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France: protests invade the country

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After three weeks of intense protests, Macron slowly gives way. However, will it be enough?

France: protests invade the country

Since mid-November, the streets of France have been filled with demonstrators, many supporting the group called "yellow vests". The reason? The president's decision to increase the price of fuel. According to Emmanuel Macron, the price increase was justified in environmental reasons "because it had to comply with the pacts at the European level", as Sipse affirms.

Leer en español: Francia: las protestas invaden al país

However, the explanations did not bear fruit and more and more French joined the march. Of the three major demonstrations that occurred, the first left 117 people in detention; the second 130 and the third 400. In addition, in this last 12 journalists from the middle RT were injured, as stated by the same media.

In view of the constant aggression on the part of the demonstrators, on Wednesday, December 5, Macron decided to cancel the fuel rate for 2019. In addition, he asked the protesters, unions, and policemen for a bit of calm. However, this calm seems not to come soon. The demonstration, incited by the "yellow vests" has joined the student sector, the truck sector, and the largest agrarian association in the country.

The "Yellow Vests"

There is no doubt that they were the ones who initiated the wave of protests. And curious as it may seem, the union of these people came through a petition on the Change.org website. There, through signatures, they asked that the price of fuel not be raised. From that moment, Facebook groups were created where the different marches were called, as indicated by El Confidencial.

However, despite the massive response and participation, the "yellow vests" do not have a clear ideology and it seems that many were dispersed within the movement. They are many individuals within a movement, whose central objective was to protest the new price of fuels.

Despite this, there is no doubt that the yellow vests were an important part of the demonstrations and that through these, different sectors also had the courage to express their discontent with a government, which seems to have no fixed direction.

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The new manifestations

In addition, of the "yellow jackets", the students also marched protesting the application of a new system of access to the university and the reforms to the baccalaureate. In addition, they closed schools, marched to the beat of a chorus: "Macron resignation" and demanded the resignation of the Minister of Education, Jean-Michel Blanquer.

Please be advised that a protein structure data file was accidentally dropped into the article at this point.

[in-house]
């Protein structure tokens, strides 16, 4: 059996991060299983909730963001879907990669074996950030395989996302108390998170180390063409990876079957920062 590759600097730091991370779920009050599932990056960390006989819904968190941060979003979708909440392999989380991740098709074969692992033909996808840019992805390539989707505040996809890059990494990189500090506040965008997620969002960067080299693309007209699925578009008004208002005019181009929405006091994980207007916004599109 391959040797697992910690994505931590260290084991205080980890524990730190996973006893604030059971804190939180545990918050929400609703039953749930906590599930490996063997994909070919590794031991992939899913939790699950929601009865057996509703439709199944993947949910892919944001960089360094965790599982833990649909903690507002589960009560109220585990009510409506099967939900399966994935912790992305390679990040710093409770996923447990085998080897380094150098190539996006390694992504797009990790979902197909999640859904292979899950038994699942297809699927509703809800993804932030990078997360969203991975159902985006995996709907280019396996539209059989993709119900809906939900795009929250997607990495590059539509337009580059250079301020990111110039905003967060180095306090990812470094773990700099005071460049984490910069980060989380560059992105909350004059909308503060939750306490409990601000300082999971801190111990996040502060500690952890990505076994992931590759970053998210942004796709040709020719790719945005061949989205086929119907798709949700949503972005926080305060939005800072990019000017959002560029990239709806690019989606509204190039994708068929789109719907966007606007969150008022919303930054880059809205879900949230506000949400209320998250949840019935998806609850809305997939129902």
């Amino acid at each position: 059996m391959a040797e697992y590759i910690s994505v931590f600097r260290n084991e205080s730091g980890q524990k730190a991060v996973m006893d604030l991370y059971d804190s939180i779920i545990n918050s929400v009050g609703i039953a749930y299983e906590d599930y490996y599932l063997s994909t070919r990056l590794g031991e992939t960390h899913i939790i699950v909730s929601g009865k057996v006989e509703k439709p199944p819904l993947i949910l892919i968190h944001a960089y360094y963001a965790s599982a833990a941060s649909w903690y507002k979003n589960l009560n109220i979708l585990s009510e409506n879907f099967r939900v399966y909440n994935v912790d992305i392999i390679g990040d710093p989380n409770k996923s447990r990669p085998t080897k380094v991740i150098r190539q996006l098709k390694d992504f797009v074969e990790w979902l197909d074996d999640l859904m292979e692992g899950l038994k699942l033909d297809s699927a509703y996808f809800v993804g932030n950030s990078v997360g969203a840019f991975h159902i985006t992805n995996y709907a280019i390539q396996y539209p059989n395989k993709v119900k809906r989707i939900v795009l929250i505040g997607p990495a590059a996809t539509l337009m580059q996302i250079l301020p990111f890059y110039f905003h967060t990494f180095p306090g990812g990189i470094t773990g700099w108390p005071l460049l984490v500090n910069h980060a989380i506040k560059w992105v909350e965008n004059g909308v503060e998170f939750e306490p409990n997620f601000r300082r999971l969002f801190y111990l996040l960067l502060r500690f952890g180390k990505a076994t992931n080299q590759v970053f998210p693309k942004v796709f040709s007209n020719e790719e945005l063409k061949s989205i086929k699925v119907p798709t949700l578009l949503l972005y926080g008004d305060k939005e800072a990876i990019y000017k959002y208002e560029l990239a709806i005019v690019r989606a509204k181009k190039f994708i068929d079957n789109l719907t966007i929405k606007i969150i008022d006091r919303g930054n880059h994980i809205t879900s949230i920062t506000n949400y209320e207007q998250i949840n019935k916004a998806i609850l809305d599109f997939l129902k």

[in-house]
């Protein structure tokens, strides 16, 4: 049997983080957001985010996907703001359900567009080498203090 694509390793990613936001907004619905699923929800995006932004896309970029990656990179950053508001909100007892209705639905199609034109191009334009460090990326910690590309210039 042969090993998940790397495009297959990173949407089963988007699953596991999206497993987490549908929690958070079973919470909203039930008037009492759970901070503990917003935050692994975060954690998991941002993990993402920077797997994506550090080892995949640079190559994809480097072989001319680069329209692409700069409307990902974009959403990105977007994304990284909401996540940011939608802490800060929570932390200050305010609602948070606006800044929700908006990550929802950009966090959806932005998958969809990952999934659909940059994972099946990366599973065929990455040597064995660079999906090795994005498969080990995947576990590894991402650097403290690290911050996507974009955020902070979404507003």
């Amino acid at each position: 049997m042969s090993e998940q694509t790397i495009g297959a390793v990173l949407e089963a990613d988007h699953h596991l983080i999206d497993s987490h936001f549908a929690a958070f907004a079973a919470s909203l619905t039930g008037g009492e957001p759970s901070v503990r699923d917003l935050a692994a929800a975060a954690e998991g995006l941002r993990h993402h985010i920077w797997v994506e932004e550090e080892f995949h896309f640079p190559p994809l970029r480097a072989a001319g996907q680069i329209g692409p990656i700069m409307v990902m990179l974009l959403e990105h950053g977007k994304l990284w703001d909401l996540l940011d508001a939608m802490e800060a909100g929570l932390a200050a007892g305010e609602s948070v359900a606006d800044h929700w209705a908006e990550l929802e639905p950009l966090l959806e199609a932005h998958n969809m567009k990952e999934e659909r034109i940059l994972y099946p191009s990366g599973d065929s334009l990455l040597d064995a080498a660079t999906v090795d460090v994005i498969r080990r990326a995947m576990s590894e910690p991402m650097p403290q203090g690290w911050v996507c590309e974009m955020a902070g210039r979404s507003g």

Also, the different truckers unions protest the reduction of fees to overtime "they called marches on Sunday night and asked to meet with the Minister of Transport, Elisabeth Borne", as Excelsior says. Also, the most important agrarian sectors of the country joined the demonstrations.

And Macron?

Since President Emmanuel Macron, arrived from the G20 has not left his residence and has refused to speak publicly about the protests, as mentioned by EFE. Since taking office in May 2017, Macron's popularity has gone into a tailspin.

This is reflected in the survey conducted by the French newspaper Le Figaro, where 83% of the French approve what was done by the "yellow vests" and 76% ask the president to give them convincing explanations. On the other hand, in the month of November and according to a survey conducted by the IFOP firm, only 25% approve the management.

Added to this, is the fact that for some, Macron is the "president of the rich", since his proposals benefit the business sector more than the French population.

What will happen now?

Despite trying to calm the waters with the announcement that there would be no increases in fuel, the truth is that this is one of the worst crises that the country has had. So much so that it has been compared with the one that happened in May '68.

In addition to this, it shows a Macron little prepared to handle the country. Many have even compared him to Napoleon Bonaparte, who called himself Emperor of the French, "The Bonapartist method that was successful at the beginning to launch its reforms is no longer adequate," Philippe Moreau-Chevrolet told AFP.

There is no doubt that the presence of Macron in front of a chaotic France is necessary. You will have to put aside the interests you raised in your campaign to listen to the people, and thus avoid a civil war.

 

LatinAmerican Post | Laura Viviana Guevara Muñoz

Translated from "Francia: las protestas invaden al país"

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